One of the most dangerous activities related to doxxing is swatting, which occurs when a perpetrator knowingly makes a false report to law enforcement about illegal activity happening in your home or workplace. 

Swatting can result in rapid and aggressive police responses, some of which have been fatal for swatting victims. 

Swatting is illegal in Ohio under section 2917.321 of the Ohio Revised Code.

Section 2917.321 of the Ohio Revised Code - swatting

In Ohio, first-time swatters are guilty of a fourth-degree felony, which comes with 6-18 months of jail time and a fine of up to $5,000. 


In Ohio, the act of extortion (section 2905.11 of the Ohio Revised Code) refers to threatening to commit any felony or violence, threatening “any calumny against any person,” or exposing any matter that causes hatred toward someone or their business. 

Section 2905.11 of the Ohio Revised Code - extortion

Those found guilty of extortion in Ohio face a felony of the third degree, amounting to between 9-36 months in prison and a fine of up to $10,000.

Is Doxxing Illegal at the Federal Level?

As it stands, doxxing is not illegal in the United States at the federal level. 

This is, in part, due to the large amount of information that exists in the public sphere about any given individual.

That said, a growing number of states, including California, Illinois, and Arizona, are taking steps to protect their residents from doxxing. 

However, since legal action is reactive rather than proactive, you shouldn’t rely on the legal system to protect yourself. Instead, you should make yourself as undoxxable as possible.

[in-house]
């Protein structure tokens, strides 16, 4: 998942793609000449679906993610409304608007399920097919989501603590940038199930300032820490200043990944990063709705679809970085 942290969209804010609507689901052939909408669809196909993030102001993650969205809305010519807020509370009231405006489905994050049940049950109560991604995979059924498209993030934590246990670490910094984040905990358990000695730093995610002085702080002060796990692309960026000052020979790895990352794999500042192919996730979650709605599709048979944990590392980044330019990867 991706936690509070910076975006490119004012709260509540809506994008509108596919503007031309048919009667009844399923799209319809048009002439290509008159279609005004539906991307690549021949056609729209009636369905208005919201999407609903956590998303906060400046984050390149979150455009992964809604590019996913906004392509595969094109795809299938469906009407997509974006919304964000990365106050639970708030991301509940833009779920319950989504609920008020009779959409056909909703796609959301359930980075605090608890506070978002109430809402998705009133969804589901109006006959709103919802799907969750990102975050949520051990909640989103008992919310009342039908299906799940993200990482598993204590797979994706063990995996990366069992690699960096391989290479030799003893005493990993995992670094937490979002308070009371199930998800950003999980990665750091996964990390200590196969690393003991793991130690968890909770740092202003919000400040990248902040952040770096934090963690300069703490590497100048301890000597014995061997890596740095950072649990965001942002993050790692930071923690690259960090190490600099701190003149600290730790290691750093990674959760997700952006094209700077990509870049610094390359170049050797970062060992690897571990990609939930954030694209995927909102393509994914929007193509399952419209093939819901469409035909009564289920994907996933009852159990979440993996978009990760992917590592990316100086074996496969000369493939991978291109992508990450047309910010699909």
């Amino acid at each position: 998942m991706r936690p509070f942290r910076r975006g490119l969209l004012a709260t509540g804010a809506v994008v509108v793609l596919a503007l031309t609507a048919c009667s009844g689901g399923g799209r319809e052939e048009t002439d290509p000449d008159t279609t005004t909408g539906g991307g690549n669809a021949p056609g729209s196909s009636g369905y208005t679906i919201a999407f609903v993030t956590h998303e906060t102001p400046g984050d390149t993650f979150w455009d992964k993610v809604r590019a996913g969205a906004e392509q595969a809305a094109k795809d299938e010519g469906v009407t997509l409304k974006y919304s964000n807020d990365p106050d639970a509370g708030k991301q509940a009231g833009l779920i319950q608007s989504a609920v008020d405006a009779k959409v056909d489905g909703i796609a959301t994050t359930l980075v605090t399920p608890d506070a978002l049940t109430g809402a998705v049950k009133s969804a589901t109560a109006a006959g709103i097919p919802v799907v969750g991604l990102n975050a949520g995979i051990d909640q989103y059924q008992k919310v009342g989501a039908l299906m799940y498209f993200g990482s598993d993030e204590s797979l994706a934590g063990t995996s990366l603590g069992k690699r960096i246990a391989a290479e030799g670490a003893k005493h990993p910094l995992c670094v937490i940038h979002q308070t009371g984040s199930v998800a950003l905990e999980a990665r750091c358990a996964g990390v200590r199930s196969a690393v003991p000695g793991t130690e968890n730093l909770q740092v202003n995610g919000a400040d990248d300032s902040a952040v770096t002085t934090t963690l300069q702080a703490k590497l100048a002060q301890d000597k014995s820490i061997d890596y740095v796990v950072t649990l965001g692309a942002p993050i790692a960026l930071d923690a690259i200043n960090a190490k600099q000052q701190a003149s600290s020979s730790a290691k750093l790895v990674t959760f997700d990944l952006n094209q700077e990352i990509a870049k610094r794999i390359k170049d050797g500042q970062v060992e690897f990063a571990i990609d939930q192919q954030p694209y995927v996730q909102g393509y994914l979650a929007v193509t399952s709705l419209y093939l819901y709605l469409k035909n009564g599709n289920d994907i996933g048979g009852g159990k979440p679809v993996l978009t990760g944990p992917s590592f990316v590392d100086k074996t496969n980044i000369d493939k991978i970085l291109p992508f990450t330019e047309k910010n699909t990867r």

How to Protect Yourself Against Doxxing In Ohio (And Elsewhere)

If your goal is to make yourself undoxxable, your first step should be to dox yourself (refer to our guide to doxxing yourself and list of doxxing tools for more information). By using the same techniques as doxxers, you can preemptively see where your data vulnerabilities are. 

To protect yourself from doxxers, you’ll most likely need to:

  • Change your social media profile settings from public to private to hide your biographical information. 
  • Change your post settings so that only friends and people you know can see what you post.
  • Opt out of data brokers. Data brokers are companies that make money by compiling publicly available information on individuals and then selling it to anyone willing to pay a minimal fee. Opting out is not a one-time process, as these companies refresh their databases when new information is identified, meaning you’ll need to repeat the opt-out process regularly. Alternatively, subscribe to a data broker removal service like DeleteMe
  • Stop sharing personal information in public places online. 
  • Use unique usernames and passwords with your online accounts to make yourself less traceable. 

Looking for more information? Read our guide on how to prevent doxxing

Laura Martisiute is DeleteMe’s content marketing specialist. Her job is to help DeleteMe communicate vital privacy information to the people that need it. Since joining DeleteMe in 2020, Laura h…